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16:00

From tornadoes to Noxema: Hany Farid on using digital forensics to assess the authenticity of photos

Late last month, when tornado-like, end-times-are-nigh-style winds sliced through New York City, Time magazine posted to its NewsFeed an image of a twister forming in the waters beyond the Statue of Liberty — menacing, dark, grainy. The story the mag published — “Gotham Tornado: Amazing Photo of Twister Passing Statue of Liberty” — let the image in question pretty much speak for itself, with the only text accompanying the photo being its headline and twelve SEO-friendly tags. Turns out, though, that the graininess of the image was a symptom not of camera-phone authenticity, but of old age: The photo was shot in 1976.

Time’s mistake — the overzealous posting of an image that, given its context, would seem to be authentic — is one that almost any news organization could make. How, after all, do we check the accuracy of news images, particularly in moments of breaking-news urgency? Though we’re seeing a blossoming of fact-checking in text-based journalism, we have yet to see an equivalent movement in image-based news reporting — mostly, of course, because we lack good tools for determining whether images are authentic or manipulated, whether they depict what they claim to or something else entirely. Which is disturbing, given that we look to images — the raw material of the world, supposedly filtered only through a camera’s lens — to give us an unvarnished view of human events.

Enter Hany Farid. A computer science professor at Dartmouth, Farid is a pioneer in the field of digital forensics, figuring out how to analyze images to determine their authenticity. (Think CSI: Photojournalism.) In his day-to-day work, Farid deals with the algorithmic aspects of photo manipulation — how to translate light and shadow, for example, into data sets that will detect whether a particular image could actually exist in the real world.

“The issues of photo manipulation are going well beyond just the technical, mathematical, geek stuff,” Farid notes. “We’re struggling as a society to deal with what happens when this thing that we have learned to trust over so many years” — the photographic image — “becomes incredibly untrustworthy. And that, to me, is extremely interesting.”

The biggest element of mistrust is the increasing prevalence of manipulation, via Photoshop and other tools. While, most often, those programs are used to create basic composites, or ironically derivative images (cf: Rebecca Gayheart’s Noxemas, courtesy of Gawker), more and more, they’re also being used to produce composites designed to mislead the viewer. Take a tabloid photo of Angelina Jolie and Brad Pitt on a beach, which seems, at first, true to its caption: “CAUGHT TOGETHER!” Study the image closely, though — actually analyze it — and it becomes apparent that the photo is doctored: Its stars are lit from opposite sides. The image is a combination of two separate photos of the couple merged together through the magic of image-layering. (See more about this photo here.)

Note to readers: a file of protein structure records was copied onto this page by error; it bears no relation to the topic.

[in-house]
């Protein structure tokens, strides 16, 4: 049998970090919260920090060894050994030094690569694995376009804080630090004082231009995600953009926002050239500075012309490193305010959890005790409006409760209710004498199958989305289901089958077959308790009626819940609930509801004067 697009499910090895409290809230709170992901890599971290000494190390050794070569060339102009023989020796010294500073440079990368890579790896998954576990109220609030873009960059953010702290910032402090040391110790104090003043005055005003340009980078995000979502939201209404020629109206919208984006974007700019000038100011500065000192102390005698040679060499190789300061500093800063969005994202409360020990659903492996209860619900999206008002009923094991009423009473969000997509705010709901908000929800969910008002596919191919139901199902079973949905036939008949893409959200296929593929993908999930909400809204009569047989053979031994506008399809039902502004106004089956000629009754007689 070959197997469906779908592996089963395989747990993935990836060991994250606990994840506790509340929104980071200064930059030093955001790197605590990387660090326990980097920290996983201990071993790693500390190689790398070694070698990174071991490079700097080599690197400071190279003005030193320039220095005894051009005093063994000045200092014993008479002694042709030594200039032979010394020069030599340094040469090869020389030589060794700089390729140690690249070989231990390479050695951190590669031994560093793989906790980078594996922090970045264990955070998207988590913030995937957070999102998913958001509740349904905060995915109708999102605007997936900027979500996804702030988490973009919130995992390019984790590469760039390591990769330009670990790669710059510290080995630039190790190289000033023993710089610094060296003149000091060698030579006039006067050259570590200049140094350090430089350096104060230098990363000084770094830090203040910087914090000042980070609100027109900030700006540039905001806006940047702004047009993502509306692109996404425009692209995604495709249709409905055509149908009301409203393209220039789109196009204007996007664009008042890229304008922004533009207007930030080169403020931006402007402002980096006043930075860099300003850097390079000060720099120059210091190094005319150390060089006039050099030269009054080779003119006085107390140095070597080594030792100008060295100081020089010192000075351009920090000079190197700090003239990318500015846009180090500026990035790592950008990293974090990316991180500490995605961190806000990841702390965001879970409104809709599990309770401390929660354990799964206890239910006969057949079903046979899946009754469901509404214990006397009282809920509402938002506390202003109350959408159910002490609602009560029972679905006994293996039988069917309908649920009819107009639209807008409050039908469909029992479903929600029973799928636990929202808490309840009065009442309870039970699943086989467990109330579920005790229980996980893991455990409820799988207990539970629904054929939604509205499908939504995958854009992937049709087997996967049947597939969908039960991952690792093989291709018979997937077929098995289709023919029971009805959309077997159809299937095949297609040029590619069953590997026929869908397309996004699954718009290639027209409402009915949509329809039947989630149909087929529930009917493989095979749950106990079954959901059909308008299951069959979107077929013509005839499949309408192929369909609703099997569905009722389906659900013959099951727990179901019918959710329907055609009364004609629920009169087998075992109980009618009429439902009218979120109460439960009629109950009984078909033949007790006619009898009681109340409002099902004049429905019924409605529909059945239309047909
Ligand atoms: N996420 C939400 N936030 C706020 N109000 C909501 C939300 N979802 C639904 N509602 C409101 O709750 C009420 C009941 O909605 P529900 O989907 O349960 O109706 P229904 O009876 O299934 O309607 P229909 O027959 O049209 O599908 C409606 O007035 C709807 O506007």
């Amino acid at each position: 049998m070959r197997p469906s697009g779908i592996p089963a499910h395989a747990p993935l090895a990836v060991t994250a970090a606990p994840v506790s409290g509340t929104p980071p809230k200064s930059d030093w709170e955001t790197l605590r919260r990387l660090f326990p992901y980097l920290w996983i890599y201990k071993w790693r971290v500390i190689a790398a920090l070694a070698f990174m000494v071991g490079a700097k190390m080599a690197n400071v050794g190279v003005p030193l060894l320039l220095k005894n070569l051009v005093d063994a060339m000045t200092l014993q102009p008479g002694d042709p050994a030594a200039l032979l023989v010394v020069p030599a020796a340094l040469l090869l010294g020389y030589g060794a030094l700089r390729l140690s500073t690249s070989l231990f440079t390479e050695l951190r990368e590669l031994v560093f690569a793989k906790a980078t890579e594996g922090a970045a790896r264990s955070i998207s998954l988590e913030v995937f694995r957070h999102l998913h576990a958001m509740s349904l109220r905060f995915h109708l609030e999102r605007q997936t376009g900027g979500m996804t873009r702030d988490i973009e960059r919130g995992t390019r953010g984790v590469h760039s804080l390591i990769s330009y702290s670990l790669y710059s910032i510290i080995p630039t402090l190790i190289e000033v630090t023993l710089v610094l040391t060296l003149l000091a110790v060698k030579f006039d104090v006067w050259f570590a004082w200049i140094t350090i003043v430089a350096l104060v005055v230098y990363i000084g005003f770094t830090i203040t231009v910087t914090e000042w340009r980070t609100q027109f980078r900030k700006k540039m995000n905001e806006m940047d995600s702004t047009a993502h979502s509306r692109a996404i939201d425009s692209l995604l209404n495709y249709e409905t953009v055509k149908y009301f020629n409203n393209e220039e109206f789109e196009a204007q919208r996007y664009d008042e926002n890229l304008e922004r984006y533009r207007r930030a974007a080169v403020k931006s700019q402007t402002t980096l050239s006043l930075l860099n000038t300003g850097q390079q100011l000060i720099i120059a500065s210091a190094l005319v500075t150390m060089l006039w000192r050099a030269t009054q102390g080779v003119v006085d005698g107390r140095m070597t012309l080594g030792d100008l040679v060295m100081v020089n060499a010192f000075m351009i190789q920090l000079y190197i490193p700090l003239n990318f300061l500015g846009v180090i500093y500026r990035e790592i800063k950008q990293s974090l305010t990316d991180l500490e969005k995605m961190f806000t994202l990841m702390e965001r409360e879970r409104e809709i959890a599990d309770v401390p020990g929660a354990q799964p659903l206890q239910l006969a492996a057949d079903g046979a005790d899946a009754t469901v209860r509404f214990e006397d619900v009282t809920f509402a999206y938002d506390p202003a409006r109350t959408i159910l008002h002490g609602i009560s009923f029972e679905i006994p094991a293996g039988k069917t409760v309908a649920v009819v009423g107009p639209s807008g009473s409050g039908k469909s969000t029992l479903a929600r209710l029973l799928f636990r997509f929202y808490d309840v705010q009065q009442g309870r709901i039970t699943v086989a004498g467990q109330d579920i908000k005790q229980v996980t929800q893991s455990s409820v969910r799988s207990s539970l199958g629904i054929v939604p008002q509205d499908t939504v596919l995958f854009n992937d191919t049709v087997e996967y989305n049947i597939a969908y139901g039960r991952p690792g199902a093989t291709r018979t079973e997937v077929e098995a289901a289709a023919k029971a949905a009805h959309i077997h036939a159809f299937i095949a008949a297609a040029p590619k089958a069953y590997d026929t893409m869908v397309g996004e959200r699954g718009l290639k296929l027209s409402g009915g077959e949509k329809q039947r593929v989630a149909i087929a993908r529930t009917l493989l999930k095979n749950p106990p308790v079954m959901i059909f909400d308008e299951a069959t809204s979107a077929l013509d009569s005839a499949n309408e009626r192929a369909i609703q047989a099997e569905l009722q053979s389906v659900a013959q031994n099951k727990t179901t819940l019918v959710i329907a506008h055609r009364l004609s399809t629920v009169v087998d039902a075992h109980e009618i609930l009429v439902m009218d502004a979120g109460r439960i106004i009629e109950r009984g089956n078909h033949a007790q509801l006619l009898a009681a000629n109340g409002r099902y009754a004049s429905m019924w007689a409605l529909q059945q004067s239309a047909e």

One problem is that our brains simply don’t seem to be wired for the kind of bit-by-bit observation such analysis requires. On the contrary: When it comes to images, our minds — which tend to interpret images as singular units, rather than composites of atomic ones — can often abet manipulation. “Your brain is remarkable, but it has some pretty serious limitations,” Farid says. And one of those limitations is image assessment. On sabbatical last year in Berkeley, he worked with neuroscientists and vision scientists, studying the limits of the visual system. In general, “people tend to over-trust their eye…and that’s a very dangerous game to be playing.”

Now, photo-tampering is becoming so prevalent, Farid notes, that mistrust of images is slowly becoming our default. “There’s almost a backlash,” he says, “and now there’s this over-skepticism of everything out there. It’s amazing.”

Digital forensics — shifting the analysis of images from an art to a science — is one way for images to earn back our trust. Forensic techniques “can help bring some sanity to this.” And the field “just continues to get more and more sophisticated,” Farid notes. “We’re able to do things today that a few years ago seemed unimaginable. And a few years from now, we’ll do something that, today, seems unimaginable.” Farid and his team have been developing software that can be used — by news organizations, in particular — to analyze the authenticity of images before publishing them. It’ll be a few years before that software is ready to be used, he notes; but “we are just getting to the stage where, I think, commercialization is viable.”

That’s a good thing, because the need for rigorous analysis of images is, and will continue to be, increasingly urgent. “It used to be, if you had a handful of photojournalists around the country, you could have some kind of quality control,” Farid points out. But now — “when everybody’s got a cell phone with video and images and they’re posting on their blogs, and to Twitter and YouTube” — the ethics of photojournalism are being tested and shifted. An analytic platform could bring a sense of universality back to those principles. “The issue with photo manipulation is that it’s not black-and-white,” Farid notes. “There are certain types of photo manipulation which are completely acceptable — and there are other ones that are completely unacceptable.” Images have always held a powerful place in journalism, of course, and “you’ve always been able to editorialize with photographs.” But now, Farid says, “it’s a question of degree.” Now, using images, “you can really change the entire story. And that, obviously, is a very different beast.”

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